"Peter Gabel is a God-wrestler and has been one for years and decades. In this important and needed book he brings his passion for justice and healing of our world along with his well honed analytical skills to bear on the pressing issue of our time: How to let go of the "false self" and the "false we" that poisons our political discourse and stifles our social imaginations. A deep contribution to a needed movement of sacred activism and the return of conscience to our civic life. Dr Martin Luther King Jr. reminded us that "true peace is the presence of justice." In this regard, this is a book about true peace-making."
Matthew Fox, author of Original Blessing, The Reinvention of Work, A Way to God, and Order of the Sacred Earth (with Skylar Wilson and Jennifer Listug)
"In The Desire for Mutual Recognition, Peter Gabel unfurls a nuanced phenomenology of the social world, a theory of human interbeing as experienced from within its often confounding relational depths. Gabel's ability to think and reflect with his whole organism (with his heart as well as his head) illumines both the uncanny inertia of a destructive civilization seemingly unable to change course, and the erotic energy-flows that provide the ever-present wellspring for such transformation."
David Abram, author of The Spell of the Sensuous and Becoming Animal
"Now more than ever, progressives need a transformed way to understand ourselves, our world, and the future we imagine. Peter Gabel's extraordinary book demonstrates the revolutionary truth that meaningful social change depends on ordinary people overcoming the alienation from the social world and from each other that frames each of our lives in liberal societies. Contemporary radical theory has been adept at identifying the myriad forms in which social power is manifest, but it has paid little attention to how power works at the level of consciousness and everyday experience to provide a (false) substitute for the mutual recognition and connection that we all desire. The Desire for Mutual Recognition reveals the spiritual and psychological dynamics that form the existential ground for social alienation and that must be addressed for redemptive social change to take hold. It is a beautifully written and evocative work of social theory, and a prophetic and practical call for social change."
Gary Peller, author of Critical Race Consciousness: Reconsidering American Ideologies of Racial Justice
"Peter Gabel’s synthesis of political and spiritual activism is exactly what we need for the future. Gabel offers insights into how we can overcome our “fear of the other” and expand authentic social connections into peaceful and loving communities. This book’s fresh perspective on movement building should be widely read and discussed."
George Katsciaficas, author of The Eros Effect and The Global Imagination of 1968 (2018)
"Modern social movements by embracing a solely materialist perspective have followed the path of the liberal enlightenment in throwing the baby – spirituality - out with the bathwater -tyrannical religion. This has been self-limiting at best, leading down one blind alley or another, setting in motion endless cycles of revolution/counter-revolution. Peter Gabel’ s The Desire for Mutual Recognition: Social Movements and the Dissolution of the False Self is a work that evokes Marcuse’s Eros and Civilization, Sartre’s Search for a Method/Critique of Dialectical Reason and Huxley’s novel Island in providing the philosophical foundation for a social-spiritual activism in which solidarity and love are combined towards creating the just, sacred and sustainable world we all actually desire."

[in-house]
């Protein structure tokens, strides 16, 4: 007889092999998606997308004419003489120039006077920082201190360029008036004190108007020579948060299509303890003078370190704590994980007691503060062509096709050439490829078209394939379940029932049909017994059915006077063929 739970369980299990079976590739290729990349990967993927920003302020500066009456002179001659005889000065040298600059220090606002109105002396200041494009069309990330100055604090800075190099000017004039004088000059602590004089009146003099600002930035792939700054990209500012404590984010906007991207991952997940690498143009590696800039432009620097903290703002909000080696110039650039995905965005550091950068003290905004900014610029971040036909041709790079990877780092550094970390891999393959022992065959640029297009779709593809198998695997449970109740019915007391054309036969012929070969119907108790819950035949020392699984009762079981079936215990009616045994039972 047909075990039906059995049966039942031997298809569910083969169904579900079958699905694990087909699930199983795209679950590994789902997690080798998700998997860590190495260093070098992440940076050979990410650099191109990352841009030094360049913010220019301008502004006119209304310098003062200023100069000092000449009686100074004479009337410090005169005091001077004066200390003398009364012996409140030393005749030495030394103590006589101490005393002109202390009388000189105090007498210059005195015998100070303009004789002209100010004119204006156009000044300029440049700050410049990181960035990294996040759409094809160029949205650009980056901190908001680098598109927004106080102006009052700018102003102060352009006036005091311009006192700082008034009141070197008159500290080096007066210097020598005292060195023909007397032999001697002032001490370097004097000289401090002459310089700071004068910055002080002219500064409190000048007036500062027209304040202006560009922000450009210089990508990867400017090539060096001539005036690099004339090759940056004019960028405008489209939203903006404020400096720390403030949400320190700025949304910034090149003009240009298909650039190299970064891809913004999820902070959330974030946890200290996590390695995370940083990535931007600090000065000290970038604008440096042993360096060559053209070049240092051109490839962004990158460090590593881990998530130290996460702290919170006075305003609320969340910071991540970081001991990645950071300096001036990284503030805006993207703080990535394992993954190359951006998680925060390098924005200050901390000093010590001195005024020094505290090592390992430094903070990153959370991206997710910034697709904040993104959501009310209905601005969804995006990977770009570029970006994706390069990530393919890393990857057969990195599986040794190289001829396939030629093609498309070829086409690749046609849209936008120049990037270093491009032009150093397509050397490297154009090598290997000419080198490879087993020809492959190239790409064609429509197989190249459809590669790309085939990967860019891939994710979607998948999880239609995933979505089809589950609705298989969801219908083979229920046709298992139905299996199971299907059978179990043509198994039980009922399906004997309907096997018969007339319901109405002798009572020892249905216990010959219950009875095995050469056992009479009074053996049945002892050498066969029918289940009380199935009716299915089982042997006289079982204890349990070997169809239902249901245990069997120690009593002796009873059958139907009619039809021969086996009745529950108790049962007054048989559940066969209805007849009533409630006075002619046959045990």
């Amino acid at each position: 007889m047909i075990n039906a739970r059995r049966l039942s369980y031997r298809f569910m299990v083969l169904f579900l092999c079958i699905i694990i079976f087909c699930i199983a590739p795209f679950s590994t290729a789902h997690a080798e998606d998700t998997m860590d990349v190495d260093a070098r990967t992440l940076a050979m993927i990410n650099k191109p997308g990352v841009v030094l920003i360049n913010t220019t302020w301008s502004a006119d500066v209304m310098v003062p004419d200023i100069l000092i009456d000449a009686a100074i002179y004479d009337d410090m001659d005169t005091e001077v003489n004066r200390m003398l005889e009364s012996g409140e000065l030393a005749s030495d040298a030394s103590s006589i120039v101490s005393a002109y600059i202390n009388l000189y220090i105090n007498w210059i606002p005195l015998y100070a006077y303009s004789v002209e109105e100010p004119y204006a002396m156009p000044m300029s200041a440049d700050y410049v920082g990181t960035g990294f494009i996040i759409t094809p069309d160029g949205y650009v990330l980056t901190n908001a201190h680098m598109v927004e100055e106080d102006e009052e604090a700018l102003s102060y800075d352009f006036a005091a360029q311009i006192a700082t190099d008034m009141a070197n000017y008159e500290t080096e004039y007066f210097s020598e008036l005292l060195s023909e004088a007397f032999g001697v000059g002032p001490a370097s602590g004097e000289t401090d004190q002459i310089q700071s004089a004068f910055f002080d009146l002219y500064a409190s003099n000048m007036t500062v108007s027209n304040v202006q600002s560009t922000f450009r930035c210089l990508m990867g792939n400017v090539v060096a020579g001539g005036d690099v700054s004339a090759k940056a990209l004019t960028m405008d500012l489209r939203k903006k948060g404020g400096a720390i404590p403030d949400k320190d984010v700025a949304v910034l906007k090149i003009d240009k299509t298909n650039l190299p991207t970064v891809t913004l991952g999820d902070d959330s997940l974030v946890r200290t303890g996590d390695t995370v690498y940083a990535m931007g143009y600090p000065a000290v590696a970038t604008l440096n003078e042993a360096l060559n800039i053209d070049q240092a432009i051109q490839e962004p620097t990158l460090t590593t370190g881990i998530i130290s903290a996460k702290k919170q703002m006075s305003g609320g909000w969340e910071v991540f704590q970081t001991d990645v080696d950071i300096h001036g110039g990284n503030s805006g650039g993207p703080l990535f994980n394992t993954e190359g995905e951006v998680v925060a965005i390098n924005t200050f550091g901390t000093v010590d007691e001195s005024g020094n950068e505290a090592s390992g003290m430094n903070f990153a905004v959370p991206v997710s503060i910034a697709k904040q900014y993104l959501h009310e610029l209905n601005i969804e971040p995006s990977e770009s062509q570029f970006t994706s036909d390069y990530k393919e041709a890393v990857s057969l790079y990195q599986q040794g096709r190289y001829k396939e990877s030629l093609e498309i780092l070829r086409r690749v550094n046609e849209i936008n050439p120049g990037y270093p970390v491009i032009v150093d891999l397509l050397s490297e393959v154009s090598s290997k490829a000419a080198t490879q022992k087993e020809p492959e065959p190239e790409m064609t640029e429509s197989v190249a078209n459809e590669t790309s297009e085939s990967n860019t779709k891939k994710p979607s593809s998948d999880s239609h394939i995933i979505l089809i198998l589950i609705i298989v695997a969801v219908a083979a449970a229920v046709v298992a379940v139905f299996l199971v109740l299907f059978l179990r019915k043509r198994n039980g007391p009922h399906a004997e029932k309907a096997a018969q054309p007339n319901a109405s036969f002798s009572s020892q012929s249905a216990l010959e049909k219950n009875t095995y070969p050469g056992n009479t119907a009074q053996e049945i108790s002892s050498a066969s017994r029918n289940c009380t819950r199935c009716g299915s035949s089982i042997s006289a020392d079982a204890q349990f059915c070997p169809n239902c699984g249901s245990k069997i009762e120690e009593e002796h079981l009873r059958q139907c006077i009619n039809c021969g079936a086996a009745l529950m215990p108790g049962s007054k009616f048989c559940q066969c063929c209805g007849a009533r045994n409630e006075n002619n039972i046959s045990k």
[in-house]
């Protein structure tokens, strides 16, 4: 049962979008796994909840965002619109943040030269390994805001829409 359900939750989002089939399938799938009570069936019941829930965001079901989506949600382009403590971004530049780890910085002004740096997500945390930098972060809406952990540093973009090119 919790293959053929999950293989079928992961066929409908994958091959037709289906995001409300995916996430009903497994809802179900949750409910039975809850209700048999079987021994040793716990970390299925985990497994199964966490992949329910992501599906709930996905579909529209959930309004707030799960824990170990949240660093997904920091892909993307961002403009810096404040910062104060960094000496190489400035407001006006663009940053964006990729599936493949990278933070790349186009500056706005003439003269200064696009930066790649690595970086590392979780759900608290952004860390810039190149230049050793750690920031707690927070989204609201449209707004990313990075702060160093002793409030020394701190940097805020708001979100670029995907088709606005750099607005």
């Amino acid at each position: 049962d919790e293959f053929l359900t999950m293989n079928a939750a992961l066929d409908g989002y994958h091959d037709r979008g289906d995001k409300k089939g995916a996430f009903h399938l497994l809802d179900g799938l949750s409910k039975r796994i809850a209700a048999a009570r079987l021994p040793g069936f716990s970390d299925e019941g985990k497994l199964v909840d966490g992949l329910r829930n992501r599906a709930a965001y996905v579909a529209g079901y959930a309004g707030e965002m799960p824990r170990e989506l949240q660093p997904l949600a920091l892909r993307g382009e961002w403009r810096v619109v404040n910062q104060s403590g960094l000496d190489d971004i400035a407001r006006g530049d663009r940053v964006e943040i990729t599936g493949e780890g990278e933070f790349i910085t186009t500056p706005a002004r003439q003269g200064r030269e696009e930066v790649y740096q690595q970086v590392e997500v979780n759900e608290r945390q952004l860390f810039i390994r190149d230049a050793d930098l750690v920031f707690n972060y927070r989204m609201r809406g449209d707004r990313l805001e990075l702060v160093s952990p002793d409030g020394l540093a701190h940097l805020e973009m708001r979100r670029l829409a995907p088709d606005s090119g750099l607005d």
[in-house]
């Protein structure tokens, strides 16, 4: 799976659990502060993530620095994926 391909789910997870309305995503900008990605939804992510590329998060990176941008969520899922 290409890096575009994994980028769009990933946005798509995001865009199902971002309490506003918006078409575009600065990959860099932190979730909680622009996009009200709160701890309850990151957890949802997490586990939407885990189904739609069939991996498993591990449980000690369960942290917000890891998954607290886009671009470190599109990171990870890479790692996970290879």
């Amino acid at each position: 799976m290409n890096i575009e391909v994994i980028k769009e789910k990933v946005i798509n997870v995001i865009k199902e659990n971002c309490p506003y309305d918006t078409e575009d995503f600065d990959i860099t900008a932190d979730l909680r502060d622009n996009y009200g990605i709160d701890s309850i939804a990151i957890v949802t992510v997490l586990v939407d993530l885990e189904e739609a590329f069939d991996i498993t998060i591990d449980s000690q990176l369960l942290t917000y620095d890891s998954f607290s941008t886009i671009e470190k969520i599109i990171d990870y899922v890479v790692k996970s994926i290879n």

Michael McAvoy, Director, Center for Social-Spiritual Activism, Western Institute of Social Research
"Peter Gabel's brilliant new book, The Desire for Mutual Recognition: Social Movements and the Dissolution of the False Self, seeks to understand both the source of our collective suffering and the prospects for a radical social change movement through a lens that draws from psychoanalysis, critical social theory, and his own sophisticated brand of phenomenology—what Gabel calls a "phenomenology of social being." He uses the high-brow language of philosophy, but his aim is a down-to-earth plea for a dramatic shift in how we understand human alienation and the conditions necessary to effect social change through what he calls a "spiritualization" of politics. Through illuminating the drawbacks of liberalism, Marxism, psychoanalysis, existentialism, and deconstruction, Gabel urges us to create a social movement that expresses and honors our deepest longings for love, understanding and recognition. … In my reading, it is a call for us to find a way to become our best selves and create a better world in the process."
Michael Bader, AlterNet
"A thrilling and comprehensive take on how to create a different kind of politics in America. Peter Gabel advances the claim that the great civilizing movements of our times have at their core a demand that society be made safe for the instincts of human empathy, care and love which are systematically stifled by political structures of injustice and indifference."
Jamie Raskin, U.S. House of Representatives Member